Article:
Newspaper Page Text
VOLUME JE-NO. 40.
Independent in all tilings
OHIO, ; SATURDAY, OCT. 3, 1868!
$2 in Advance;
WHOLE, 'NUMBER- 979
"" EBJIS OF 8CBSCHIPTION I
ira Dollar per annum paid strictly in advance.
11 ' "IDVHBTISISC BATES i
f welv linen or less oT Nonpareil make a Kjnare. '
Jne aqtrare I week,$ 75 I Two eqnares 8 mi. TO
n a,nare S wk..
1 wo qurc w miwh.
ne square mos.
ne aduare A moa.
Vnnranii&rea 1 vcar 15 UO
Jrte square 1 year,.
Half column 1 year, &5 00
insinesa Card or notovor ve linesTwr year, . 00
Bttnary Notices unless of general interest naif rates.
fcf eerj description atteodod to on call, and done in the
rdoet tasteful manner.
8. 8. FARRINGTOX, OT. D., with 8. H. Fai
.jjntfton, M. D. Physician and Surgeon.
DR. K. Ij. KING,
Physician and Snreeon. office
over Hendry King's store, residence near oi.n ir
J iijoivi." ....- 7 . . . - .
CtaireK, AihUhula.. o
h. B. VAN NORMAN, OT. ., IJnlJf0'?,5
Phwfcfcn nd 6arwn. Office nearly opposite the res
ideaTceof H Tasiett, Main street. Ashtahnla, Ohio.
Rertdemi nearly opposite the M.E. Church. Orr.
HocSa-From T to i aT- 1 to r. M., and evemnSW
DR. BAOTKS, would Inform hH friends, and the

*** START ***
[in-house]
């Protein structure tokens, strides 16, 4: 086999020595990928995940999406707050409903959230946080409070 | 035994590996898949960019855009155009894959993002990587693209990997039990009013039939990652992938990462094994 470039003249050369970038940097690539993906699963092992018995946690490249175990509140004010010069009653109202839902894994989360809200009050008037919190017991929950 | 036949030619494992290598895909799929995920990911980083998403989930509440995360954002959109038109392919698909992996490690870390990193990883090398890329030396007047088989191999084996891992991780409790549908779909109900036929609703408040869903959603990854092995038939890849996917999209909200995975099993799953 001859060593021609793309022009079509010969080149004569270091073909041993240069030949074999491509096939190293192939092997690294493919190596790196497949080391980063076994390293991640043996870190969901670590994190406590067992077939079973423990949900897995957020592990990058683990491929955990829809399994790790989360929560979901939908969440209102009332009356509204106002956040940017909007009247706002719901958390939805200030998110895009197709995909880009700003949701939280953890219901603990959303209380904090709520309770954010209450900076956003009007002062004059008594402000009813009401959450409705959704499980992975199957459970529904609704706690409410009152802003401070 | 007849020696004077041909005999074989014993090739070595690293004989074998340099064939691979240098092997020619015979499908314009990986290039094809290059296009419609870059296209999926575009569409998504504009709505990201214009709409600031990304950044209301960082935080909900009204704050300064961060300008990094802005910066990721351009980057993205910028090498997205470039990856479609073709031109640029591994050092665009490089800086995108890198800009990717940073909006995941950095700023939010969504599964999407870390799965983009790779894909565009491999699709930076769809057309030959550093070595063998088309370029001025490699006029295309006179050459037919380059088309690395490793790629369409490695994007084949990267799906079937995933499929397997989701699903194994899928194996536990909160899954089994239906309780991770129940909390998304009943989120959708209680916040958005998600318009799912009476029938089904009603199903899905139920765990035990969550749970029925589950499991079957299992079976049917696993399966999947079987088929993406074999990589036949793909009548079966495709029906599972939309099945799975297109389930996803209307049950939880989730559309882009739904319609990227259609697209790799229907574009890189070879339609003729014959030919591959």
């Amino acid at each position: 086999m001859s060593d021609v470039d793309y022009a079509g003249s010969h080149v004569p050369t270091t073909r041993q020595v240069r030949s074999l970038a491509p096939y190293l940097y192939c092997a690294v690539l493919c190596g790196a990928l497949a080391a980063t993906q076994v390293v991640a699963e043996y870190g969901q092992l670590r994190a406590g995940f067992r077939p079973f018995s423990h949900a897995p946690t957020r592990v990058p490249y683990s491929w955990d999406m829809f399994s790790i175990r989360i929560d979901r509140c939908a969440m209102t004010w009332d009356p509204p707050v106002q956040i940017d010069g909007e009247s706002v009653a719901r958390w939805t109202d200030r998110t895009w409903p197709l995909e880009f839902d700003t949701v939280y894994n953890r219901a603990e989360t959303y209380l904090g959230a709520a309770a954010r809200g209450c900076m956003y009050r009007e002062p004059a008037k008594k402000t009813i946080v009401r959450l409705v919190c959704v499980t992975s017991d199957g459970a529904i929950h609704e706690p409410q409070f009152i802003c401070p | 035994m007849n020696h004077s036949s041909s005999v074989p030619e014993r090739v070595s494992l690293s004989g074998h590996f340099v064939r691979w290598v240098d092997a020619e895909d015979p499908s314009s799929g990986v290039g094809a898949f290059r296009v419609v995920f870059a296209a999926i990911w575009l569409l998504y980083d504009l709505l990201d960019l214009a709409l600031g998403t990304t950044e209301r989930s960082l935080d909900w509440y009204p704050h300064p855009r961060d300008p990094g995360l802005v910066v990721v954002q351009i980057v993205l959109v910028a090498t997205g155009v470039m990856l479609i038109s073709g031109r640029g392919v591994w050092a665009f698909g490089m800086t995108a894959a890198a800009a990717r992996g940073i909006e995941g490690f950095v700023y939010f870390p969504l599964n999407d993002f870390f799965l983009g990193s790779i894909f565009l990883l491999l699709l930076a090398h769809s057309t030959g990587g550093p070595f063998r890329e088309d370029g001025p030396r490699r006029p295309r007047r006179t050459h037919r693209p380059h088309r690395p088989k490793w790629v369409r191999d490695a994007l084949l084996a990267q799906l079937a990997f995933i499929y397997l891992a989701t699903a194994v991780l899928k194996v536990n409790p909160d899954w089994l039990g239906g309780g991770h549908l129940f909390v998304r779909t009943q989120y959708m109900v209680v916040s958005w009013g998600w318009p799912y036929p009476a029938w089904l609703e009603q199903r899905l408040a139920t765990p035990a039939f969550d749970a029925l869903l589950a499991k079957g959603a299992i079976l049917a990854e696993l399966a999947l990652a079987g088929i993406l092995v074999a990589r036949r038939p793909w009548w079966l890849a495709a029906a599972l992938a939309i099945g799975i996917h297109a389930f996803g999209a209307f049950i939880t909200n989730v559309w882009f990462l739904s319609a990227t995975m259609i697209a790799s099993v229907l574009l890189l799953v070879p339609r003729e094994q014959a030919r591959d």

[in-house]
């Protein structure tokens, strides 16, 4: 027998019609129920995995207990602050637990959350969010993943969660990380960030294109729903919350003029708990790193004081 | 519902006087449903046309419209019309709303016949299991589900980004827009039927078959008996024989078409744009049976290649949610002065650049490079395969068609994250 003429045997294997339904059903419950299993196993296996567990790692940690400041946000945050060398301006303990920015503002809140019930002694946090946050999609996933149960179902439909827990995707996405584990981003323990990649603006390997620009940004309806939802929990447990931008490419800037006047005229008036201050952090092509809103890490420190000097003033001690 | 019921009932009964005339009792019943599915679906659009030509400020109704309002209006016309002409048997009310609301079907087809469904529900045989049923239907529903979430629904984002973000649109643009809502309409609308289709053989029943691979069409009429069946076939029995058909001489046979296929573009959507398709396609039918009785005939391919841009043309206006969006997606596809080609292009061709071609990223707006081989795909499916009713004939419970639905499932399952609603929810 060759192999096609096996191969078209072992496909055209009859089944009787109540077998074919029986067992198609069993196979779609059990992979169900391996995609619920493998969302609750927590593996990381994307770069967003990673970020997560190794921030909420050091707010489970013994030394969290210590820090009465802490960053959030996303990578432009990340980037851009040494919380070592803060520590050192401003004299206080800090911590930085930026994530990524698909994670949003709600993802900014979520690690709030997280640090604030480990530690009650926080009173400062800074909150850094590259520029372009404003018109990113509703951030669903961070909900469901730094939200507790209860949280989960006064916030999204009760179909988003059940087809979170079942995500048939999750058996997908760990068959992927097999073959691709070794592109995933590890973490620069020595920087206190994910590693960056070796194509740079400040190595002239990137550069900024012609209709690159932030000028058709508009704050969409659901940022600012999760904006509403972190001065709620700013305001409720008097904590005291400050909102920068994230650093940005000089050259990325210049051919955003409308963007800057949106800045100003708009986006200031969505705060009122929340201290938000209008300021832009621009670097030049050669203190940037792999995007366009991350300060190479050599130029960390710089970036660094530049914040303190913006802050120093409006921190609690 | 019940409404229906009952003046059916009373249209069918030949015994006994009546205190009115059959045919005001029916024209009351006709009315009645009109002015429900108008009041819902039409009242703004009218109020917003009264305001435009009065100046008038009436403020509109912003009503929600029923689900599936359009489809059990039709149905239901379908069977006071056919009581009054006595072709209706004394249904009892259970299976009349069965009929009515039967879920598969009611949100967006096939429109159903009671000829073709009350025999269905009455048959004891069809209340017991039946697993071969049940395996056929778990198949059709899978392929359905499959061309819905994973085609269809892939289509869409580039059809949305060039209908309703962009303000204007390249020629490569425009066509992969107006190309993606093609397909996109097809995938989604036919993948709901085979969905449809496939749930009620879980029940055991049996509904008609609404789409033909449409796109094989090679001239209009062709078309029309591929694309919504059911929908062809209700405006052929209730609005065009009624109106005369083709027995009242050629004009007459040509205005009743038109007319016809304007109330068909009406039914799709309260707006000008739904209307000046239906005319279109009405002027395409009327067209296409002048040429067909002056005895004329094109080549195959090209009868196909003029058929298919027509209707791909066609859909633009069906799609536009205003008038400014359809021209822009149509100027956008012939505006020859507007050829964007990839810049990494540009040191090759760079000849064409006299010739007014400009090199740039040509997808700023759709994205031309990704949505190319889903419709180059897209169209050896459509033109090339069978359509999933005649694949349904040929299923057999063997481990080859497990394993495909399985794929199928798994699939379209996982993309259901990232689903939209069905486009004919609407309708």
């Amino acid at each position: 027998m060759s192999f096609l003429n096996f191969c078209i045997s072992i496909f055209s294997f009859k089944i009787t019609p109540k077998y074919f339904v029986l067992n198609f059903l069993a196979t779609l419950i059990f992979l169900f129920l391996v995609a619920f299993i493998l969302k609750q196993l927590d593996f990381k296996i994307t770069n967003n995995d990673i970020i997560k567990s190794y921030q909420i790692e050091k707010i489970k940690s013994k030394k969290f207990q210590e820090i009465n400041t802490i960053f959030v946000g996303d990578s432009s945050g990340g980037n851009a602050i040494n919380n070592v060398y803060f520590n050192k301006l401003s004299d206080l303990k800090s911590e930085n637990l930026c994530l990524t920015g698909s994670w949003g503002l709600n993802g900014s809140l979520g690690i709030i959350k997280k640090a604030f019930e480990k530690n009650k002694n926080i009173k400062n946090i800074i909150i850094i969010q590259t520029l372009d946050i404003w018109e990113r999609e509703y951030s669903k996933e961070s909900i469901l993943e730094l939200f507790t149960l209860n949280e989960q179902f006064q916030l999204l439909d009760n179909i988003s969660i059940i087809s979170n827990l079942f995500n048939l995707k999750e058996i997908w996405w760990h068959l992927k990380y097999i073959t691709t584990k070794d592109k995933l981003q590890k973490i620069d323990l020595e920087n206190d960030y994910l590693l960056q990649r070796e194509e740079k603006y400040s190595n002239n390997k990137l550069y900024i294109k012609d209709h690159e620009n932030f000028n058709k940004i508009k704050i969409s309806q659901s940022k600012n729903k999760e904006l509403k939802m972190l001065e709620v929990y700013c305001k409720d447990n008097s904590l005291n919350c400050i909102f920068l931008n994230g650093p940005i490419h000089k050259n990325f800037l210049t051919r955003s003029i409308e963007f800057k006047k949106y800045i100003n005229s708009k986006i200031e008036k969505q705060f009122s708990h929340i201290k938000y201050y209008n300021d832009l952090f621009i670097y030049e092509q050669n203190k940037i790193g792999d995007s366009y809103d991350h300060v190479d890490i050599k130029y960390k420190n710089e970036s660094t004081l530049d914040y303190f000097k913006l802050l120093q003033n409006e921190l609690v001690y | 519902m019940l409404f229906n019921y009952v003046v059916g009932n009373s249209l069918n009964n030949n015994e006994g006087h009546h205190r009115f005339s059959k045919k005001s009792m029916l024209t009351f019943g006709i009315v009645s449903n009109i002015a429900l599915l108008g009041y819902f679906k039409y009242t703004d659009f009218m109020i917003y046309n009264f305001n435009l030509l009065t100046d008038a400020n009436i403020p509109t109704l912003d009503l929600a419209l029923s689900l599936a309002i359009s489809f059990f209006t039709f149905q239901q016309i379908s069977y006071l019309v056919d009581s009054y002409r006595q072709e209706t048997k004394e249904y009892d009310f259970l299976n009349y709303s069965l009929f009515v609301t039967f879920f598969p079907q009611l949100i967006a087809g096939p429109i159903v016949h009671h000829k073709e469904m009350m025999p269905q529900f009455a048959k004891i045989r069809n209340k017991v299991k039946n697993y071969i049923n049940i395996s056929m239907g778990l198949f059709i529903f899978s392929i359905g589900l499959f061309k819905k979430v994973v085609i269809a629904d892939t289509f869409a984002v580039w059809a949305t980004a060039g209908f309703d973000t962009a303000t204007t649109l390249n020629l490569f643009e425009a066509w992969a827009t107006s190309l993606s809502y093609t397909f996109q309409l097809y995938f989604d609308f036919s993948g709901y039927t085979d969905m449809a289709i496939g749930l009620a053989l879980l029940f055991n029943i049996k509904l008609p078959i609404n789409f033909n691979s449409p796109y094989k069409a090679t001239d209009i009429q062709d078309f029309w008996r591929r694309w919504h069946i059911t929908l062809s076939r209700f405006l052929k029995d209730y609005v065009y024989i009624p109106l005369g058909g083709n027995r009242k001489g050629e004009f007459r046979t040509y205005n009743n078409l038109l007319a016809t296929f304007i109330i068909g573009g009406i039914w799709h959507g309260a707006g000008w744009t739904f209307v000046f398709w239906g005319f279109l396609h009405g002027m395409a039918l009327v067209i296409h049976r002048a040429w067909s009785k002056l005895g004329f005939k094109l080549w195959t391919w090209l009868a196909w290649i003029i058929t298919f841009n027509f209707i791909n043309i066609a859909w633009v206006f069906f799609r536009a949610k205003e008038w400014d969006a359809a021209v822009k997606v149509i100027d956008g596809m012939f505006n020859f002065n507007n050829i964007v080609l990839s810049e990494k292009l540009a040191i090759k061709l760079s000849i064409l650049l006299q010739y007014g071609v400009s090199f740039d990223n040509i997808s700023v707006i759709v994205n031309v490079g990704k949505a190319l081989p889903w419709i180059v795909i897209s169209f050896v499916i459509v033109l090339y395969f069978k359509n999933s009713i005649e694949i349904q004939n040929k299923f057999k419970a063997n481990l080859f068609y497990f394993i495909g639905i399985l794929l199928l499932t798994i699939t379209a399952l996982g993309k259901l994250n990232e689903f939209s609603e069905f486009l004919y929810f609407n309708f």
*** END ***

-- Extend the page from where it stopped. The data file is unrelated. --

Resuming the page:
phlf 2Uy that ne may be found at his place of
rm.taesa, readv to attend to all professional calls.
Office hours, front 14 to 4 P. M.
Ashtabula, O. May 41. 186S.
Br. OT..A. BCTTKBFIEID, Kc ectic Physi
cian, of Fredonla, N. Y-, would respectfully Inform the
citizens of Ashtabula, and vicinity, that he may ne
found at his office, over Wm. Nuttalls store, at all
honrsv- .Frofeasional calls promptly attended to with
out regard to time or weather.
.ATTORNEYS AND AGENTS.
IEBOWE OTCBRAY, of Indianapolis. Ind., has
ooedauoffi" for the practice of law at Geneva. 043
nniriRD H. FITCH, Attorney and Counsellor
at Hw, No" " Public Asiltahnla. Ohio. SP'' -Snlion
sivca to theSettlcment of E-'ftesand to Con
iyaucln and Collecting. Also to all matters anting
under the Bankrupt Law.
wann A- w ATKINS Attorneys at law. Jcffer
son Ohi Office in the Court House, for the present.
TV S. WAD.' ' 8M A- B. VVATKJNS.
nEVR v V 1SSETT. Ascnt Home Insurance Com
HwS"rtSSul, TArd CAHo
Oak Life Insurance Company of Hartford, Ct. Also
attends to writing of Deeds. Wills, &c.
SHEUU lt, HAIL & SHERMAN, Attorneys
and Counsellors at Law. Asn-bula. Ohio Jf
T n rnfiK. Attorney and Counsellor at Law and
k?P?bfc..lo but. tMLU.
over Morrison ft Tleknor-B store, Ashtabula, O. wo
CHARLES BOOTH) Attorney and Counsellor at
Law. Ashtabula. Ohio. Hi'
a aa vITPH Life. Fire and Marine Insnrancc, and
rS'e ASmcy, Flsk BlocAbjtvltjO
1 e CALKINS, Ral Estate Awnt, and Convcy
r. a Barlstrr of Personal 'Property, for sale,
and wanted, and makes sales by Auction. 'V
a anKNItON HOUSE, A. H. Stockwell. Pro-
and from every train, and a line of stiffes leaves its
door for Jefferson and other Interior points.
FISK HOUSE, Ashtabnta, Ohio, H. FieUL Propri
tor AVoinnibu running to and from every train of